the pergonal indorsement of their aimes
upon the face of said application."
The election of officers for tbe enstaiag
year resulted in the selection of the follow
ing named gentlemen: James A. Kimball,
of Salina, presidem: Charkt Ray-er. of
Fort Scott, first vice-presjdent: W L. Dav,
of Cooconiia. second vie president. R. J.
Haw3. of St. Louis, secretary. Hjutt
Devlin, of leavenworth. trwteurw. The
othcers of the --2iatkn- also coostitstc
t be board of director.
Upon motion, it wr drfidol to hold tb
next stJcii-Kiinual meeting at Cooconiia on
the third Saturday m November. At nurat
the asaoci&tioa. enjoyed a graad batKjiteC at
the Interstate huttd-aad bail at t ohm hail
L.vwRrvrE. Kan.. May 1 A delegxiioa
of Indian chiefs, from tke Ponca tribe.
have been vtsfcteeai. Haskell tantieme, en 1
-i - . . n..uK.
taesr rewirs irom a trip to n tvnau&w j
The delegation consisted of White Eagle,
Standing Bear, Standing Buffalo, and
their interpreter, Antoine Roy. The ob
ject of their visit to the Great Father was
in reference to the removal of a portion of
the Ponca tribe from the place thev now
occupy, near Arkansas City, to Nebraska.
A portion of the Northern Poncas were re
moved from their reservation in Nebraska,
some time ago, to a reservation near Baxter
Springs. They were much dissatisfied there
and the Indian department then located
them about thirty miles south of Arkan
sas City. Another portion of the tribe,
known as the Territorial Poncas, have
been living in the territory for several
years. The department at Washington
now proposes to move the Northern Poncas
back to Nebraska and allot them lands in
severalty. The date of this allotment is
August 15, and it is expected that the ter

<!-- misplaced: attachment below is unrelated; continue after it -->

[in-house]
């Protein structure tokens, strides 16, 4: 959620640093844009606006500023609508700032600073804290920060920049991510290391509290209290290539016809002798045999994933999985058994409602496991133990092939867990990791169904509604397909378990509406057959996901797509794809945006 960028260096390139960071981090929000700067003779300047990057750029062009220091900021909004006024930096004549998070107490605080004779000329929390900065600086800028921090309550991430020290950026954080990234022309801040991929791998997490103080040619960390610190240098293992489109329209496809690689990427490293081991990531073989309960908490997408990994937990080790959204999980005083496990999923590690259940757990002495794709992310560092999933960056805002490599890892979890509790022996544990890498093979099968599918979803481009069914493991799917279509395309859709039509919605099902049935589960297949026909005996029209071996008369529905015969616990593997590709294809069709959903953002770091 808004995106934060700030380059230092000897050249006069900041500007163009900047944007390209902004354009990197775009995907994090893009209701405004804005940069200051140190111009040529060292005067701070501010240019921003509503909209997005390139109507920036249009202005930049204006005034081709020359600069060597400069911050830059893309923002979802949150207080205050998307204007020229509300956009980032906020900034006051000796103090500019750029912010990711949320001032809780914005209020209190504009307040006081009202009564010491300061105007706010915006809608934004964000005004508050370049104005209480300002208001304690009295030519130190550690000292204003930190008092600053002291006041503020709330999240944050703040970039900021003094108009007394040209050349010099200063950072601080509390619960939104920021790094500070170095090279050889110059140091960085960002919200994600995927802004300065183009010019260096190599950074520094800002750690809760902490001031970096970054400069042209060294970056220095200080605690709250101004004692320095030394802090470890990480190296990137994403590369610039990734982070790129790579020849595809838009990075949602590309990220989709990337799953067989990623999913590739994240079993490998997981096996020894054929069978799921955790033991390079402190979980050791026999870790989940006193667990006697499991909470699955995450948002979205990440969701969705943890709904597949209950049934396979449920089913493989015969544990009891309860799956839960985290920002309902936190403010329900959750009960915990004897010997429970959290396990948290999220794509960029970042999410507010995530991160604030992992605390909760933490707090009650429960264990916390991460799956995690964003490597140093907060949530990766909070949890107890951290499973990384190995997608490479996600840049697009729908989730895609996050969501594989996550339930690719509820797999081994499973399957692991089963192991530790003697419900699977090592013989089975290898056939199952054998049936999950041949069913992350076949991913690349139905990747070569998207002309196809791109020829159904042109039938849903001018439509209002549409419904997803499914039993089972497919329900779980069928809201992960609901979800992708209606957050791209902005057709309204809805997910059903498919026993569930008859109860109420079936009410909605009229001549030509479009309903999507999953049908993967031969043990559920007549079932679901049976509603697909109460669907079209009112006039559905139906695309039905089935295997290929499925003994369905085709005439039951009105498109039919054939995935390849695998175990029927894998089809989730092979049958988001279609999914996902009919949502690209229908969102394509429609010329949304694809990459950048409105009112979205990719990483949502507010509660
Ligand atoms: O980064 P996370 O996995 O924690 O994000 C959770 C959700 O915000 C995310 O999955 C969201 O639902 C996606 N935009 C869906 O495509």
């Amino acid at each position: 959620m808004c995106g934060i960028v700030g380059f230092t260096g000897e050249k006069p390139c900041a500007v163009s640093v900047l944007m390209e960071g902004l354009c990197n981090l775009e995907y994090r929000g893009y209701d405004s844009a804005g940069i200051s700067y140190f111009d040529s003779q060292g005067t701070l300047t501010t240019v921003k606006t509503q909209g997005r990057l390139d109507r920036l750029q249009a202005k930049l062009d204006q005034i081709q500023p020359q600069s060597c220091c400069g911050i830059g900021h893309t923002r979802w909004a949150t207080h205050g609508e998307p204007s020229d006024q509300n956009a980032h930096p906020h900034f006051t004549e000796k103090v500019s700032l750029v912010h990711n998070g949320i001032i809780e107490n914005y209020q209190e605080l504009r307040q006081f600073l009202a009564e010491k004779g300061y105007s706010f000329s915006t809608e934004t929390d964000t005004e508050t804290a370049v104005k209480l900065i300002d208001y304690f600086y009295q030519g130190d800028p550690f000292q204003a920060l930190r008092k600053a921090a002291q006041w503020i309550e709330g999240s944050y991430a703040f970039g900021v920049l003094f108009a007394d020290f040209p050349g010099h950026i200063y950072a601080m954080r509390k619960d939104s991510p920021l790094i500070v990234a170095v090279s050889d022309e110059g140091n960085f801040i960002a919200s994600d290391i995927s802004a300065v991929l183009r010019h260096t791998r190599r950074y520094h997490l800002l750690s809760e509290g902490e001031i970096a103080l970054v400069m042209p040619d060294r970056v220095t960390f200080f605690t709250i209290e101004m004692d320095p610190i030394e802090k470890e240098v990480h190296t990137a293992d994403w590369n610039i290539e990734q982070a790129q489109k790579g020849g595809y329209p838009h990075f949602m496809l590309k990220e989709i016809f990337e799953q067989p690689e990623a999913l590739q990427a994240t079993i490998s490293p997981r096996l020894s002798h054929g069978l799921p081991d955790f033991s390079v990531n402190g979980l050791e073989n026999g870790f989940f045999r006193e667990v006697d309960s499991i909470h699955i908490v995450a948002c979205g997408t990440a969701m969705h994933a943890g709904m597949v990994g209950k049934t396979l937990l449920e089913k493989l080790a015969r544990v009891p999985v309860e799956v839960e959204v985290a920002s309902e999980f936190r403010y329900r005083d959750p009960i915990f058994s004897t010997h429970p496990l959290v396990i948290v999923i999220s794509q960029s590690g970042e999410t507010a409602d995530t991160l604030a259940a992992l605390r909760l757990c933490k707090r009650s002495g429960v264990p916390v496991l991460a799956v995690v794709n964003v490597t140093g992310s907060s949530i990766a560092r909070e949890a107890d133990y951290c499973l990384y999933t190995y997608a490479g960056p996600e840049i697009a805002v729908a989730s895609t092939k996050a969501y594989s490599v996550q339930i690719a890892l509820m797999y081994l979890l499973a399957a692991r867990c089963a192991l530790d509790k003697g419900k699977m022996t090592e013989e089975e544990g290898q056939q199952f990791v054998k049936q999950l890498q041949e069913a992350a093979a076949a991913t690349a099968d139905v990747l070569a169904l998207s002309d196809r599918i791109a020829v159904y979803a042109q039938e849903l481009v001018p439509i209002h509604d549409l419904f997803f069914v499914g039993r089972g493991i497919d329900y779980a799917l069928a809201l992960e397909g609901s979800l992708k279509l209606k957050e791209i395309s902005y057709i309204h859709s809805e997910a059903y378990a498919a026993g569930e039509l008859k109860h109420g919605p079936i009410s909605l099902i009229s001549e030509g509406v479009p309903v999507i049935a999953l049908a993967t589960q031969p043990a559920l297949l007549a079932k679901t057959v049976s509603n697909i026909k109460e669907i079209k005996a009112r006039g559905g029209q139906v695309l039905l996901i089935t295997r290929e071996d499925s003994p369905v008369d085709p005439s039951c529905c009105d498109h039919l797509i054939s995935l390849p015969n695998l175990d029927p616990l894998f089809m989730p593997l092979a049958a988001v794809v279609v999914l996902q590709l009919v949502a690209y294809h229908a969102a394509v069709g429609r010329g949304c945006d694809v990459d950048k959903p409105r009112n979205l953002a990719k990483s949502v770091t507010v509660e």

ritorial tribe will also be given lands in
severalty shortly after.
White Eagle represented the Northern
Ponc.s, and Standing Bear and Stand
ing Buffalo tho southern portion of
the tribe. The chiefs have children at
tending Haskell, and are consequently
greatly interested in the progress of
the scnooL Thev -were much nleased -with
i their inspection of the institution and of
the tavorable reports from their boys and
3iio. xucic uic auuuu iixili xuuui umi- i
ren at Haskell, four of whom are girls. I
,. Auit; irfixc uiu uc auus tucii;, tiuu uuc
of them said that the children of his tribe
were making rapid progress. They have
learned much and are taking great inter
est in their work.
There are about 120 families of the
Northern Poncas now in Nebraska and
about twenty families will be removed
from their present location near Arkansas
Leavenworth, Kan.. May 19. Two
delegates each from the thirty sub-Farmer's
Alliances in this county met as many
representatives of the labor organizations
in thir. city Saturday to confer as to the fu
ture union in the approaching fall politi
cal campaign. There were in all about
sixty present, and the conference was con
ducted in secret, no newspaper representa
tives being allowed admittance. One of
the Alliance delegates said ho could say,
without violating any rule, that the organ
ization in Leavenworth county was going
to control the election in. the matter
of congressman, members of the legislature
and county commissioners. He was pos
itive in the assurance thnt no one connect
ed with a national bank could hope to re
ceive the least support from either the al
liance or labor organizations. This senti
ment seemed to be put forth in special ap
plication to Congressman MorrilL
One of the old time politicians of Leav
enworth today predicted that Judge
Crozier would be a candidate for congres
sional honors in the First congressional
district and that things would be unusual
ly .lively in the approaching nominating-
convention. It is conceded on all sides
that Mr. Morrill will have hard work so
far as the Leavenworth countj- delegation
is concerned, but there are seven other